Some microbreweries offer what they call a "Brew-Ski," where a small sample of each of their beers on tap is placed, literally, on a "ski," in order to introduce you to their line-up. (These samplers are sometimes called "flights.")
Sampling individual beers separately is fine, but what would happen if all the different beers from a "Brew-Ski" were combined into the same glass? Is this so wrong?
Which leads us to our discussion of different types of mechanical interactions--forces. Since we will investigate the details of these forces later in this (algebra-based college physics) course to, let's settle for the "Brew-Ski" approach, where we'll look at a selection of important forces, briefly. And since many situations in the real world involve more than one type of force acting on the same object at the same time, we'll consider the result of combining different types of beers--that is, forces--into a net force.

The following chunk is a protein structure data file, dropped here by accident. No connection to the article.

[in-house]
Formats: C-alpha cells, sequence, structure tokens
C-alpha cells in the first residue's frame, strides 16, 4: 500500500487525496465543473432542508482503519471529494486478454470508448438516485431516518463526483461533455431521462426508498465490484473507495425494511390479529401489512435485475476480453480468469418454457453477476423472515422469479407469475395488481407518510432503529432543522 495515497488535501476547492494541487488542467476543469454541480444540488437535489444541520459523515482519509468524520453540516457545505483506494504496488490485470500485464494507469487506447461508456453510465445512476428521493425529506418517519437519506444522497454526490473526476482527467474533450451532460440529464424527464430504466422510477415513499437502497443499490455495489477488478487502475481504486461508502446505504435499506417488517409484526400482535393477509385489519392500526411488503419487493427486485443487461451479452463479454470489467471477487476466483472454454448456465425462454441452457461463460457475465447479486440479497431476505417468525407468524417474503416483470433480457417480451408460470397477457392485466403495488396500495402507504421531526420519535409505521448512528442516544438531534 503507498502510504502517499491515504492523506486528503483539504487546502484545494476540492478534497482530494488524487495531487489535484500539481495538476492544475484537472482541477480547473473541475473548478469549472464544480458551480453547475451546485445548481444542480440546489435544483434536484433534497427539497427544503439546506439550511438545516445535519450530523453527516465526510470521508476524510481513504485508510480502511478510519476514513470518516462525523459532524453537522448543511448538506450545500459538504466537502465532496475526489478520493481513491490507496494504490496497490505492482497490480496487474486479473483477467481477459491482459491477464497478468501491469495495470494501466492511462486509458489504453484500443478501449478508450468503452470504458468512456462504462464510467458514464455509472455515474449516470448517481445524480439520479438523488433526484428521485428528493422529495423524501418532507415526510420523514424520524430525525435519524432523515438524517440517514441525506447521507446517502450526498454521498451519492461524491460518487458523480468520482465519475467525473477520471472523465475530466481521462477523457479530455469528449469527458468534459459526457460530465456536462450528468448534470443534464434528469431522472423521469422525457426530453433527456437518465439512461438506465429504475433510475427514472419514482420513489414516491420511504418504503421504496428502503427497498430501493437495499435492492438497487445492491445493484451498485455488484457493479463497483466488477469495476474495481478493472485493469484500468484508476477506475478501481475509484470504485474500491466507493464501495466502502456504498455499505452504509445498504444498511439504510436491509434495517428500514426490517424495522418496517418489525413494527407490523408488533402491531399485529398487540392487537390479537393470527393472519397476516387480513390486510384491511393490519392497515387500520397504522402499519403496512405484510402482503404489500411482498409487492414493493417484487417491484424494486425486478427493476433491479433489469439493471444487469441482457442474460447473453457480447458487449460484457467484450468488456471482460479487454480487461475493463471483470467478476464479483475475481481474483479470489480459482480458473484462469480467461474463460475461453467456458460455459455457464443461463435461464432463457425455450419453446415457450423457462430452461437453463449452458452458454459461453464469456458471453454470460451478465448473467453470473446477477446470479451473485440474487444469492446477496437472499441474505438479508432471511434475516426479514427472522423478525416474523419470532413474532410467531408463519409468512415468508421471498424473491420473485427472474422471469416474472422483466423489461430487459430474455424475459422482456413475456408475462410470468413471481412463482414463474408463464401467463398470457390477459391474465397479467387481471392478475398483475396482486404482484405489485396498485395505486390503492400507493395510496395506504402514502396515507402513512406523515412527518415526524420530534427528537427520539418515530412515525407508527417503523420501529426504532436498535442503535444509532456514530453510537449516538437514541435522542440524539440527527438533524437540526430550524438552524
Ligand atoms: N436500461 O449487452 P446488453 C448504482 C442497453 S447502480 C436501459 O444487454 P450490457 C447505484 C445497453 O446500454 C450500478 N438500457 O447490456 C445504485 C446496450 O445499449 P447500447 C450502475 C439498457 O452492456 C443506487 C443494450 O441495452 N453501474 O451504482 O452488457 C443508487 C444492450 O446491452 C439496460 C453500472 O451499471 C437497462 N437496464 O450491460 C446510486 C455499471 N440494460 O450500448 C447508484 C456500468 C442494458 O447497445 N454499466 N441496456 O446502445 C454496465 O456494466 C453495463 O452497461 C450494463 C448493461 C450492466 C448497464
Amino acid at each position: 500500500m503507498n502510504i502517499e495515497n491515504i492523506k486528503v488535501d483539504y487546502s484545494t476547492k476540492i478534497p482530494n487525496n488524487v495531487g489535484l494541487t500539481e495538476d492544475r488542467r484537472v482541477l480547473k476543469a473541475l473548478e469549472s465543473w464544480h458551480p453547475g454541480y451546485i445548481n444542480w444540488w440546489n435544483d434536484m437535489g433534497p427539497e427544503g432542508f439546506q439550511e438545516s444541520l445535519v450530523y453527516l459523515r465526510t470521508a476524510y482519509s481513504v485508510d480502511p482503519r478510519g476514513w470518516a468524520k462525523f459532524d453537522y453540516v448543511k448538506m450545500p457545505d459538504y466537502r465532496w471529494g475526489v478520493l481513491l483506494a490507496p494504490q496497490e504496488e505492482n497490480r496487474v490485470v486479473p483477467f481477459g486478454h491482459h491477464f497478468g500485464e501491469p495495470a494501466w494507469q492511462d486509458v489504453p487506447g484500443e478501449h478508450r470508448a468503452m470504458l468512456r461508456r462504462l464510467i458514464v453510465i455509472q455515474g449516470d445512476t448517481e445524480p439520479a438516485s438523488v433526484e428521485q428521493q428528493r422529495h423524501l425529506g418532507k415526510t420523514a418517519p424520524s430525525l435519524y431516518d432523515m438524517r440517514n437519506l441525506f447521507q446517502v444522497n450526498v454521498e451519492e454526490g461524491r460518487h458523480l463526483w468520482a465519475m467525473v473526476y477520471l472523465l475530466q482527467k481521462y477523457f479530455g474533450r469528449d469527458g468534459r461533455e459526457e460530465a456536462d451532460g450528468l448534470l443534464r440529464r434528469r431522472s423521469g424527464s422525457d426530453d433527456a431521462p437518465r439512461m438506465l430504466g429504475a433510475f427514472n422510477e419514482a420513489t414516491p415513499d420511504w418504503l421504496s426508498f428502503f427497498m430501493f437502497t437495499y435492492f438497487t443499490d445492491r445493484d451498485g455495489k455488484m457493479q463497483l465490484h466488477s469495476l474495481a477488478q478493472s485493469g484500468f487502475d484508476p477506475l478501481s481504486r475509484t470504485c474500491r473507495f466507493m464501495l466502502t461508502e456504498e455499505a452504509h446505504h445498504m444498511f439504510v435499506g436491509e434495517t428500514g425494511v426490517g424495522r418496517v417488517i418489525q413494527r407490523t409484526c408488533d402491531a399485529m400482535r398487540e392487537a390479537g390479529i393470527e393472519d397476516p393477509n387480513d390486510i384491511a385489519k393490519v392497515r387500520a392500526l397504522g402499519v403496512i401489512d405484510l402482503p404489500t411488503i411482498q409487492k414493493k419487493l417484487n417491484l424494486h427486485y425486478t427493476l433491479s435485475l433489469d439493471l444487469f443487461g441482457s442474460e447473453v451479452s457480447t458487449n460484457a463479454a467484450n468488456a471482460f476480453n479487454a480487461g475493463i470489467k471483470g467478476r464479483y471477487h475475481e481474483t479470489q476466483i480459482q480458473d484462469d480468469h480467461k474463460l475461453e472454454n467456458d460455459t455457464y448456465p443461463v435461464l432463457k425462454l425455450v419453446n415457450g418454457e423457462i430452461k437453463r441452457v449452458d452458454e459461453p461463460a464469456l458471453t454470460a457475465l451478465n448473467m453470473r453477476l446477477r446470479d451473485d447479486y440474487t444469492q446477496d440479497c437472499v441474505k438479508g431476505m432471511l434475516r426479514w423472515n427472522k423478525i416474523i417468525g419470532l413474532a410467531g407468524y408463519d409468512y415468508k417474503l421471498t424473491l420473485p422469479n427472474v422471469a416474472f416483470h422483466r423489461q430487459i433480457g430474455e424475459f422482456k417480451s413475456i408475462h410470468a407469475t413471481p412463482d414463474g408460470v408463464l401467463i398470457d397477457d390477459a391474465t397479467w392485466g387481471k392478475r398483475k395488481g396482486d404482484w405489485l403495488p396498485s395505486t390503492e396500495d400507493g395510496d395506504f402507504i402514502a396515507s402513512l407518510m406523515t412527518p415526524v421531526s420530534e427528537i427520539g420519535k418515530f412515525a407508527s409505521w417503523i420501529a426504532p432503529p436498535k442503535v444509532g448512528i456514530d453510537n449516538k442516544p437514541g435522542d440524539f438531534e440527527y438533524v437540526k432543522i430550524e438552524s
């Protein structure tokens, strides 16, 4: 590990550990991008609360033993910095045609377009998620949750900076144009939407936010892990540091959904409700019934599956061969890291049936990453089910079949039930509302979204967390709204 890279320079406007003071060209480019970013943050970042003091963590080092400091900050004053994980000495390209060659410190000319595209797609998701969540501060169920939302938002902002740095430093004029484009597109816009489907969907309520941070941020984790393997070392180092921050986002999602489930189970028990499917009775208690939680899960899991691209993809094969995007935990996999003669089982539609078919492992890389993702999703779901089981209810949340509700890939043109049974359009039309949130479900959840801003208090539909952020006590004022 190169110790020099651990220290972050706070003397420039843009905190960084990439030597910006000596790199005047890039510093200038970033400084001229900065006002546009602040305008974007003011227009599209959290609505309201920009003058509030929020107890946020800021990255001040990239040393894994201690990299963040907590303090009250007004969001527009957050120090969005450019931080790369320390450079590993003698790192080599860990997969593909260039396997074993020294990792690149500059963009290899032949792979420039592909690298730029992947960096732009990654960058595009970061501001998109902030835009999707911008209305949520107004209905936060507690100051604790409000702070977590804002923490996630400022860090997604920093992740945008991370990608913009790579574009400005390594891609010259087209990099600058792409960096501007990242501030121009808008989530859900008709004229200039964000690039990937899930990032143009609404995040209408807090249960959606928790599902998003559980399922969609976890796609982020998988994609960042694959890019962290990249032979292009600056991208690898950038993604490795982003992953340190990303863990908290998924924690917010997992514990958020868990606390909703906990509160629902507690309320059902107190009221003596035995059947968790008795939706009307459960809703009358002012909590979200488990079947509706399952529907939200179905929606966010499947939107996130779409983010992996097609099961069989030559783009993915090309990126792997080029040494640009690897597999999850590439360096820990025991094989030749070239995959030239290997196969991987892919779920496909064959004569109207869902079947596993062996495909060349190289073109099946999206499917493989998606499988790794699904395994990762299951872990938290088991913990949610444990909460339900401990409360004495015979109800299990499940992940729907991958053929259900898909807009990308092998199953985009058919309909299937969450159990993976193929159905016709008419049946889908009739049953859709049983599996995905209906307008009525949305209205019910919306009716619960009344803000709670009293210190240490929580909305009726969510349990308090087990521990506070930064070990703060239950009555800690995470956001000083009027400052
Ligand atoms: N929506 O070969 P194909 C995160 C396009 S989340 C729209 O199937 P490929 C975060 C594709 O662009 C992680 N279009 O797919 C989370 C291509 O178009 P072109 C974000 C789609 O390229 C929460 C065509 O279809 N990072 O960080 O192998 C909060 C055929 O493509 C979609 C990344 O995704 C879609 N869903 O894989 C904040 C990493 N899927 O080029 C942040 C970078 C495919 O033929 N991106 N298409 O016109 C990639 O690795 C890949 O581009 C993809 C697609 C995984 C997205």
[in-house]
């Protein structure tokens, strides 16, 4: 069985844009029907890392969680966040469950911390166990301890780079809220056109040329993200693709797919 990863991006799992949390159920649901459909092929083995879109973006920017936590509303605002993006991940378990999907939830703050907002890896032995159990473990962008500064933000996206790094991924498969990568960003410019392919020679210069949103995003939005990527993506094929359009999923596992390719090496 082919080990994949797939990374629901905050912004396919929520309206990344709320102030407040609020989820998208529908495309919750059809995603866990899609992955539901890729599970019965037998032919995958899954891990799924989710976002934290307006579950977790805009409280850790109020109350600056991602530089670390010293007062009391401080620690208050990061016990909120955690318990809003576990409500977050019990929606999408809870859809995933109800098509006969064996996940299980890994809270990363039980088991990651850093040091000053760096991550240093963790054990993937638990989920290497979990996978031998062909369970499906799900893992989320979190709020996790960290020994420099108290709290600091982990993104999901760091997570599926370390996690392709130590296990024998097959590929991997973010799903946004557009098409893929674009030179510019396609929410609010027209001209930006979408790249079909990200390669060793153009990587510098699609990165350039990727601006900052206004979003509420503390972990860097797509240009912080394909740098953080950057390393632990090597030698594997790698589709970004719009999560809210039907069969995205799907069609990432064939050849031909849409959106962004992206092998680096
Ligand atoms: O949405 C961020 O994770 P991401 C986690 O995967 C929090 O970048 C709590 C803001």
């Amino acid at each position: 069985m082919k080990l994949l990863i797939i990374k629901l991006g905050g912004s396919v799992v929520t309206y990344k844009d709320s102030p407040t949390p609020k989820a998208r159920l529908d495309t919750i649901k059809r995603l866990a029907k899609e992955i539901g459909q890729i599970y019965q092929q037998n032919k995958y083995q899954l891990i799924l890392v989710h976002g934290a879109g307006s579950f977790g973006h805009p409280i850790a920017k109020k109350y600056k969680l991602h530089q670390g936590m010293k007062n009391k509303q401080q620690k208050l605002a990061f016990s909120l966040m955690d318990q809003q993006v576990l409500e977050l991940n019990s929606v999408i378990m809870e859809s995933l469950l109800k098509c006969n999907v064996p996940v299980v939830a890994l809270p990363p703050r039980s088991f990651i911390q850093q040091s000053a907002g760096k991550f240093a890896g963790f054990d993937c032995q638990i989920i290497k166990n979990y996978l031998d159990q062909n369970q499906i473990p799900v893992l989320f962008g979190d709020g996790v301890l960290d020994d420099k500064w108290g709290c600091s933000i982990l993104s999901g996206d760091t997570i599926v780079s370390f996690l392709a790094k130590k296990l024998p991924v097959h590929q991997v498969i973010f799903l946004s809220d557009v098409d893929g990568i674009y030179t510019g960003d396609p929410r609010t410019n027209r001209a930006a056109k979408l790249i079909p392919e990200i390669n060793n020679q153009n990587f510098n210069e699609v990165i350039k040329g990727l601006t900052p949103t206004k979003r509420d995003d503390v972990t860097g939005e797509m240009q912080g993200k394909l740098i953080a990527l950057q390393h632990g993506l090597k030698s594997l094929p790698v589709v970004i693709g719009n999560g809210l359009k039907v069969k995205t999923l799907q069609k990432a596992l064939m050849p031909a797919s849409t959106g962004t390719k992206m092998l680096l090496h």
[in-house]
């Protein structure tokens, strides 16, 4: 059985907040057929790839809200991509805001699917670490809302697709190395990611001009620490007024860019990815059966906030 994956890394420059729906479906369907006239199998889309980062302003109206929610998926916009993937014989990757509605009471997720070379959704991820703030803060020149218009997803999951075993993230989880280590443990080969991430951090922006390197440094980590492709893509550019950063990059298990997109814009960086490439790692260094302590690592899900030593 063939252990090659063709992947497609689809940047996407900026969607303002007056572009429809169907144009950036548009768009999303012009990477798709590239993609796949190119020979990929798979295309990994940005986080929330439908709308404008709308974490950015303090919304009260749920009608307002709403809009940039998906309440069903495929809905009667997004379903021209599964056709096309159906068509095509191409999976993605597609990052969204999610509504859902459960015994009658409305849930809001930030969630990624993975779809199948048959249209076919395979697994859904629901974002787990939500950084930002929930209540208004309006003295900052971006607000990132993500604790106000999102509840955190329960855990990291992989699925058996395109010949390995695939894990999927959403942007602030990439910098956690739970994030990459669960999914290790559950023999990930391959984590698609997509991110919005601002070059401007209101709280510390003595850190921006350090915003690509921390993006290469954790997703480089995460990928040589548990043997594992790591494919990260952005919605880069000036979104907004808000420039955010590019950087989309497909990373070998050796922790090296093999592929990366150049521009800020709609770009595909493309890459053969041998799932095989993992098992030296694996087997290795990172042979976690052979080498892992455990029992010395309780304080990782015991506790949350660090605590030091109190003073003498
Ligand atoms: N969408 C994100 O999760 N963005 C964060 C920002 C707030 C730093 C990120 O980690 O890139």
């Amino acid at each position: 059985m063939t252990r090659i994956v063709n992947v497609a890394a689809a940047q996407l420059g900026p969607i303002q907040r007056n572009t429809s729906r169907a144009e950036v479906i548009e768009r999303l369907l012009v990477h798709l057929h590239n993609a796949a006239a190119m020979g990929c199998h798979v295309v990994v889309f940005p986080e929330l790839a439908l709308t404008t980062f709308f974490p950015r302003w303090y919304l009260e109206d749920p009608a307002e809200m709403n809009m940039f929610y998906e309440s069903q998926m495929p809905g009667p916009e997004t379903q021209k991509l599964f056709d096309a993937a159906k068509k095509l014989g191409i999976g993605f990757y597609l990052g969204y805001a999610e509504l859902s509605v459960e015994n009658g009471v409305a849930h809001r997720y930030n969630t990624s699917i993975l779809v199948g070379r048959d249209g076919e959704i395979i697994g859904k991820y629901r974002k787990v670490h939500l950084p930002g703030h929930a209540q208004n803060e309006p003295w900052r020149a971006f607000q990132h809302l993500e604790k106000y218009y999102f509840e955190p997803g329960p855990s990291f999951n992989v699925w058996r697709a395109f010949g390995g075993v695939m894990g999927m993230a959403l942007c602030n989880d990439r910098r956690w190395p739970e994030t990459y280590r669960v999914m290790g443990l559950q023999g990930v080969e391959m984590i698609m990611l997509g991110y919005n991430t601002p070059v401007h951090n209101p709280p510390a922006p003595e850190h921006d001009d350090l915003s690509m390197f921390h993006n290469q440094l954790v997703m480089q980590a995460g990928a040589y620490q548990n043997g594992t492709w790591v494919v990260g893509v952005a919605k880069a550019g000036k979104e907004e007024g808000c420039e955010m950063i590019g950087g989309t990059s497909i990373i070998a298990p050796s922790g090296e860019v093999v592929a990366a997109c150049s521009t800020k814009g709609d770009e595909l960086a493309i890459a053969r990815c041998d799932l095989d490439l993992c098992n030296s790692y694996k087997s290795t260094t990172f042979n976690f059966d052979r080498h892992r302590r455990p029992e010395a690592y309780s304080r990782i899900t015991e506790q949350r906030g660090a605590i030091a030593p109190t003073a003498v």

Here's our "Brew-Ski" force line-up. Remember, we'll go into more detail on each of these as the course progresses, but for now, this will just be an introductory tasting.
Biggest Cliff Jump on Youtube (100+ Feet).")
Collapsing floor by filling room with water.")
Broken snatch strap.")
Static vs. Sliding Friction.")
Looking ahead, how many Newton's laws are there? (Three.) But there are only two ways to classify motion--constant, or changing, corresponding to Newtons first law, or second law. Or only two ways to classify net force--zero, or non-zero, corresponding to Newton's first law, or second law.
So if there's only two types of motion, and two types of net forces, what's up with Newton's third law? As it turns out, Newton's third law has nothing to do with motion or net force, but something else entirely, something much more universal and encompassing than considering a particular type of motion or net force...